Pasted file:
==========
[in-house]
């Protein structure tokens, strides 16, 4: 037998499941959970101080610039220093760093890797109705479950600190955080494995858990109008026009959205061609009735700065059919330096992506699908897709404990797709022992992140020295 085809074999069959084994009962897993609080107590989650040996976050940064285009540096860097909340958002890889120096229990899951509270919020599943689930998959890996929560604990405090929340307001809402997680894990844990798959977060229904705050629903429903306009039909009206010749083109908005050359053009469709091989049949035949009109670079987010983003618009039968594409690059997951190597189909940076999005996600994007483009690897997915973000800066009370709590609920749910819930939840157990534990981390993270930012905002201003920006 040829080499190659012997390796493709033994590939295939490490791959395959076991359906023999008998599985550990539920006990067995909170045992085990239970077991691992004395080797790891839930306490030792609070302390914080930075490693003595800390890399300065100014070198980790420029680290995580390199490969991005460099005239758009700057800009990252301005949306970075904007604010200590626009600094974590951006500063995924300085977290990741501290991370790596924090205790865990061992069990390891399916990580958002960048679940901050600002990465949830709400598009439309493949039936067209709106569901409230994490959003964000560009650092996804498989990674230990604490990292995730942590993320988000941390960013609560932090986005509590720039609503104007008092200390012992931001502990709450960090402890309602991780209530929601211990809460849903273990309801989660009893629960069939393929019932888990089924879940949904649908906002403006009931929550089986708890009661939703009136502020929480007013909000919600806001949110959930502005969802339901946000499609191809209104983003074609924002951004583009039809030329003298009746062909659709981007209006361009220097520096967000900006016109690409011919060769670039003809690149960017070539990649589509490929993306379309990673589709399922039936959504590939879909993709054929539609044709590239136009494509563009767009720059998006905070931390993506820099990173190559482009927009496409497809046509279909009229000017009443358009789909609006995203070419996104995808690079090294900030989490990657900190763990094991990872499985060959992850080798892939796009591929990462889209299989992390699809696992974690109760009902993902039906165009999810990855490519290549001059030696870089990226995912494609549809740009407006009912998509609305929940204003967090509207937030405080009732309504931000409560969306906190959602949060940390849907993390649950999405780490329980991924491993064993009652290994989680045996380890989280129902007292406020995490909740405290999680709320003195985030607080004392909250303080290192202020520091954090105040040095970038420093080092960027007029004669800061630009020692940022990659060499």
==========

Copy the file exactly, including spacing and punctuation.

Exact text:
[in-house]
């Protein structure tokens, strides 16, 4: 037998499941959970101080610039220093760093890797109705479950600190955080494995858990109008026009959205061609009735700065059919330096992506699908897709404990797709022992992140020295 085809074999069959084994009962897993609080107590989650040996976050940064285009540096860097909340958002890889120096229990899951509270919020599943689930998959890996929560604990405090929340307001809402997680894990844990798959977060229904705050629903429903306009039909009206010749083109908005050359053009469709091989049949035949009109670079987010983003618009039968594409690059997951190597189909940076999005996600994007483009690897997915973000800066009370709590609920749910819930939840157990534990981390993270930012905002201003920006 040829080499190659012997390796493709033994590939295939490490791959395959076991359906023999008998599985550990539920006990067995909170045992085990239970077991691992004395080797790891839930306490030792609070302390914080930075490693003595800390890399300065100014070198980790420029680290995580390199490969991005460099005239758009700057800009990252301005949306970075904007604010200590626009600094974590951006500063995924300085977290990741501290991370790596924090205790865990061992069990390891399916990580958002960048679940901050600002990465949830709400598009439309493949039936067209709106569901409230994490959003964000560009650092996804498989990674230990604490990292995730942590993320988000941390960013609560932090986005509590720039609503104007008092200390012992931001502990709450960090402890309602991780209530929601211990809460849903273990309801989660009893629960069939393929019932888990089924879940949904649908906002403006009931929550089986708890009661939703009136502020929480007013909000919600806001949110959930502005969802339901946000499609191809209104983003074609924002951004583009039809030329003298009746062909659709981007209006361009220097520096967000900006016109690409011919060769670039003809690149960017070539990649589509490929993306379309990673589709399922039936959504590939879909993709054929539609044709590239136009494509563009767009720059998006905070931390993506820099990173190559482009927009496409497809046509279909009229000017009443358009789909609006995203070419996104995808690079090294900030989490990657900190763990094991990872499985060959992850080798892939796009591929990462889209299989992390699809696992974690109760009902993902039906165009999810990855490519290549001059030696870089990226995912494609549809740009407006009912998509609305929940204003967090509207937030405080009732309504931000409560969306906190959602949060940390849907993390649950999405780490329980991924491993064993009652290994989680045996380890989280129902007292406020995490909740405290999680709320003195985030607080004392909250303080290192202020520091954090105040040095970038420093080092960027007029004669800061630009020692940022990659060499």